Bill Walton, who appeared on ESPN minutes after the semi-final against Argentina ended to spit trash about how it was the sloppiest game he’d seen on the U.S.’s part, it wasn’t a good game, and the only reason the U.S. won was because Manu Ginobili got hurt. Since I’m on the West Coast, I watched the game on delay an hour later and saw something completely different. Amazing. It wasn’t nearly as apocalyptic as he made it out to be, but then, that’s Walton — anything that isn’t John Wooden-based does not meet his approval.

– Every writer whom, in the next few days, will give Jerry Colangelo and Krzyzewski all the damn credit for the team. These are the people who pushed the idea of a “Redeem Team”, not only because it sounded good and made good headline copy, but as if it was some damn fault of the players that the U.S. didn’t win everything basketball-related and were solely responsible for a supposed decline in the American hoops game.  No one calls out the minor-leaguers and journeymen we sent to rep the U.S. in baseball when they never win gold; no one is raising a stink over the U.S. losing out on softball gold for the first time since it became an Olympic sport.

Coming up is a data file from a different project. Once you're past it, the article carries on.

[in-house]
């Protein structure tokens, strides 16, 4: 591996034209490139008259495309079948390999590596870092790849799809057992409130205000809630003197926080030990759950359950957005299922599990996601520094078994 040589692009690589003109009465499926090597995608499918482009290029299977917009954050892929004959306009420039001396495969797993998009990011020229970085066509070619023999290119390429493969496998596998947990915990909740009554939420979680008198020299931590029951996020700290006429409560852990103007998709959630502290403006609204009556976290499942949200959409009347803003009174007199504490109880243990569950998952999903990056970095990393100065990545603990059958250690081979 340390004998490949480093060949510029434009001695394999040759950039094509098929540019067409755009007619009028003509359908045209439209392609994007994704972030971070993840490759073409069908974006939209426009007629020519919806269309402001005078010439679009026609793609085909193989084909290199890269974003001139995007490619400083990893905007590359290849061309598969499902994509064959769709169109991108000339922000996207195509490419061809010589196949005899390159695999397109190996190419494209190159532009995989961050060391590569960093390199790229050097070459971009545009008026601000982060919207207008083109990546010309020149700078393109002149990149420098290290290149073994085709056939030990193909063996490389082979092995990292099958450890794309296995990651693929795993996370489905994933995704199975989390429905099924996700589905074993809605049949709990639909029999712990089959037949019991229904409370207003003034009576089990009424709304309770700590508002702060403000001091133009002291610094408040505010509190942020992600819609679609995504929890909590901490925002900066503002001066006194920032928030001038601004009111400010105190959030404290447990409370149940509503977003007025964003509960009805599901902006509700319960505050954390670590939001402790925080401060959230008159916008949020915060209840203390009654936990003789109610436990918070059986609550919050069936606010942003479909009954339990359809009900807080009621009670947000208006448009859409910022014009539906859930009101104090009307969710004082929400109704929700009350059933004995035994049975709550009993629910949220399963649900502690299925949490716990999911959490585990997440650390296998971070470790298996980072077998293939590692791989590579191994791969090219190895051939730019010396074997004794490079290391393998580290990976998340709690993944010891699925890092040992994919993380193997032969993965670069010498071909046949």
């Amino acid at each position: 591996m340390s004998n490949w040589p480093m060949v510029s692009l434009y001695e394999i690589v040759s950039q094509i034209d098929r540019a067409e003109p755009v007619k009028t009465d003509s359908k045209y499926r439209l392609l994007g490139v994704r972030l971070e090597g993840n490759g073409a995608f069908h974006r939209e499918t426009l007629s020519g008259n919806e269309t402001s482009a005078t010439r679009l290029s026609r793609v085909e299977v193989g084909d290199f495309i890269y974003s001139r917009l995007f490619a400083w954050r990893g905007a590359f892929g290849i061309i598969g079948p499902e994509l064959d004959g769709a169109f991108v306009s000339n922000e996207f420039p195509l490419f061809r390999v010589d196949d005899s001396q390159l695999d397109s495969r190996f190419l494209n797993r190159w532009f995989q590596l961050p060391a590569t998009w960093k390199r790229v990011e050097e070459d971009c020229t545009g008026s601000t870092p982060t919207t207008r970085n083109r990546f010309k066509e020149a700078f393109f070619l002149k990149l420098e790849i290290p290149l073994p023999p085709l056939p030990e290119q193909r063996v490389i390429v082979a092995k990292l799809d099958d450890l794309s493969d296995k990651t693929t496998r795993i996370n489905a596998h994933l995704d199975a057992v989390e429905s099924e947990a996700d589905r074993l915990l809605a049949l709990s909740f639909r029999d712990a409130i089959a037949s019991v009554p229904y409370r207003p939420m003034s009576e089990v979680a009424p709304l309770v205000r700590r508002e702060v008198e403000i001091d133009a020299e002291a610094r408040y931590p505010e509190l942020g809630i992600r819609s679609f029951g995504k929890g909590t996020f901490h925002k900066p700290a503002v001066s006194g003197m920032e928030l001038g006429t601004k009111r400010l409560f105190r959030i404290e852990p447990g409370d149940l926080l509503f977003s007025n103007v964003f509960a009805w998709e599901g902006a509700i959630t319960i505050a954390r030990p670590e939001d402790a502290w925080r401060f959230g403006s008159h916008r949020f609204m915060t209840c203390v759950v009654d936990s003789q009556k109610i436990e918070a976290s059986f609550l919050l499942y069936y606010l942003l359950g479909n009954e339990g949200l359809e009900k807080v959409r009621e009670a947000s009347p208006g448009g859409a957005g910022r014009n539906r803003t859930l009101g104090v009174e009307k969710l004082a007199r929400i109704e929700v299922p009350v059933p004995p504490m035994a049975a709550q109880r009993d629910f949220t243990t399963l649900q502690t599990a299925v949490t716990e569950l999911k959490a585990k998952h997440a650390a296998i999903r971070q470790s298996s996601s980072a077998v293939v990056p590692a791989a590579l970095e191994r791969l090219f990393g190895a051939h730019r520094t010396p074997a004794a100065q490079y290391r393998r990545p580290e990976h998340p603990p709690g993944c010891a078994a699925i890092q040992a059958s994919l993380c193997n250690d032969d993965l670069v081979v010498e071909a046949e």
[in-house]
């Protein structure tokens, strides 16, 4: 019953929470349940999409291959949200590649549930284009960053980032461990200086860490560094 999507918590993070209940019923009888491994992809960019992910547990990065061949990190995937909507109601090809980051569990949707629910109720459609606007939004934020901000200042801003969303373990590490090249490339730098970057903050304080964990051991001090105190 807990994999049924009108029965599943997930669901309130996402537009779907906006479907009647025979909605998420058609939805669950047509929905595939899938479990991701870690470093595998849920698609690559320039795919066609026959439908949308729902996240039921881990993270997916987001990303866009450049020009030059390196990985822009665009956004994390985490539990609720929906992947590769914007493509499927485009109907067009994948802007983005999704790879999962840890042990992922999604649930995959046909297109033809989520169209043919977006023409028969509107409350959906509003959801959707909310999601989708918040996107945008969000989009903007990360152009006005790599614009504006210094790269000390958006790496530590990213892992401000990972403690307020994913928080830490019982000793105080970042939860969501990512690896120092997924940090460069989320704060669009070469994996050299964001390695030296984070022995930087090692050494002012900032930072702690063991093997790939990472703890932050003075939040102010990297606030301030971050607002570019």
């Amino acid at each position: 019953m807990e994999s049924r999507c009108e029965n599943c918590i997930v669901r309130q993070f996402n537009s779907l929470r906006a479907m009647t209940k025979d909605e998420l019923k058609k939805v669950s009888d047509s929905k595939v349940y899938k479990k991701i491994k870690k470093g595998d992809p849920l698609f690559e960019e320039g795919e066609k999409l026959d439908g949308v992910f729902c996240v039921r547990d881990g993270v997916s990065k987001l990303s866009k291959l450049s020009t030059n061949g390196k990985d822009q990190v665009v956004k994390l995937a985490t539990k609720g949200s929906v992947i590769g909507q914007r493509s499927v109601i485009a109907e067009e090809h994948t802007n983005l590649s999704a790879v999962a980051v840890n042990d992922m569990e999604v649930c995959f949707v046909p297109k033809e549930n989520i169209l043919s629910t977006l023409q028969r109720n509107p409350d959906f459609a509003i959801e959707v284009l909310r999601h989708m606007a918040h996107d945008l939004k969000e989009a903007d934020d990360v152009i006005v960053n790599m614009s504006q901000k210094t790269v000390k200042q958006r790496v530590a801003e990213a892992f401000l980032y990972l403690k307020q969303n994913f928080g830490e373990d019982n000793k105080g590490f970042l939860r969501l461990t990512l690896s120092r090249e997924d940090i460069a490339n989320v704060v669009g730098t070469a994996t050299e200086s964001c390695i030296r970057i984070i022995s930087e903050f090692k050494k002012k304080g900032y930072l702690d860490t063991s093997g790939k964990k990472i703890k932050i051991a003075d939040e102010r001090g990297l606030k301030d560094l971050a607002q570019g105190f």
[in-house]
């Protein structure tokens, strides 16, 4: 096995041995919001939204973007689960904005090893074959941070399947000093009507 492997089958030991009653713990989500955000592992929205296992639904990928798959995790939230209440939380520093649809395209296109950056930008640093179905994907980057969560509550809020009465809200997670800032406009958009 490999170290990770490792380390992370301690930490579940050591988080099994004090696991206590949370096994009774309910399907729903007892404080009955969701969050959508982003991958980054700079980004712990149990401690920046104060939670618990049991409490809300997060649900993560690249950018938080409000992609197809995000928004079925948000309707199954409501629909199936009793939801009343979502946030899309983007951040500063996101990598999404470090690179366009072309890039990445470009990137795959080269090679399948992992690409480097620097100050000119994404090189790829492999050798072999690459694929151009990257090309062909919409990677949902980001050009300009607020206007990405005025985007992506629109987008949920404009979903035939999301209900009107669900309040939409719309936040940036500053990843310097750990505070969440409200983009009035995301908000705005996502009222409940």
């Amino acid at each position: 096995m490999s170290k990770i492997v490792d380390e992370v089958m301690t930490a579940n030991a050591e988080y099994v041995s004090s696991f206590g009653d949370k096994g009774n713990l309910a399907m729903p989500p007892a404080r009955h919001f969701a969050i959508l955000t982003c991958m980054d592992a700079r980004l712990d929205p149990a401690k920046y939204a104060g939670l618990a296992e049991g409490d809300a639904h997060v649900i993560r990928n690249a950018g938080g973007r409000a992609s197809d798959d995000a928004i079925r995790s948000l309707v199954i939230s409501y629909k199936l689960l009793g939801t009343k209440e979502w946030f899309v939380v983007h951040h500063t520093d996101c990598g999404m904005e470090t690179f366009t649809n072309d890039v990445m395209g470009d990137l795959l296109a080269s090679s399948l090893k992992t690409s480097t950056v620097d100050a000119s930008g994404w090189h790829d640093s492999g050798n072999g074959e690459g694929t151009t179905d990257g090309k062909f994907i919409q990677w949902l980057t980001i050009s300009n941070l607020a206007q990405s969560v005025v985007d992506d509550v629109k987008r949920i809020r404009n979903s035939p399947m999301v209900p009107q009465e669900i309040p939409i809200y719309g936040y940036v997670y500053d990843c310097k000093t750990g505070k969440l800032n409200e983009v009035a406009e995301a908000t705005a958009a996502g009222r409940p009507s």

Photo: Getty/AFP/Filippo Monteforte

Why Someone Ought To Outbid NBC For The Olympics

I have griped about the Peacock’s amazingly stupid mentality towards tape delaying events during the Beijing Olympics, and this is above and beyond the usual tape-delay frustrations because NBC is not alerting the telecasts in any way to make it clear to viewers West of the Mississippi that none of the content is live. In the wake of Usain Bolt’s record-breaking 200-meter win that none of us will see on television until later tonight (both Awful Announcing and With Leather are hosting video until the copyright police go after it), I am absolutely excited at the thought of ESPN formally bidding with the IOC for the rights, starting with the 2016 Winter Olympics.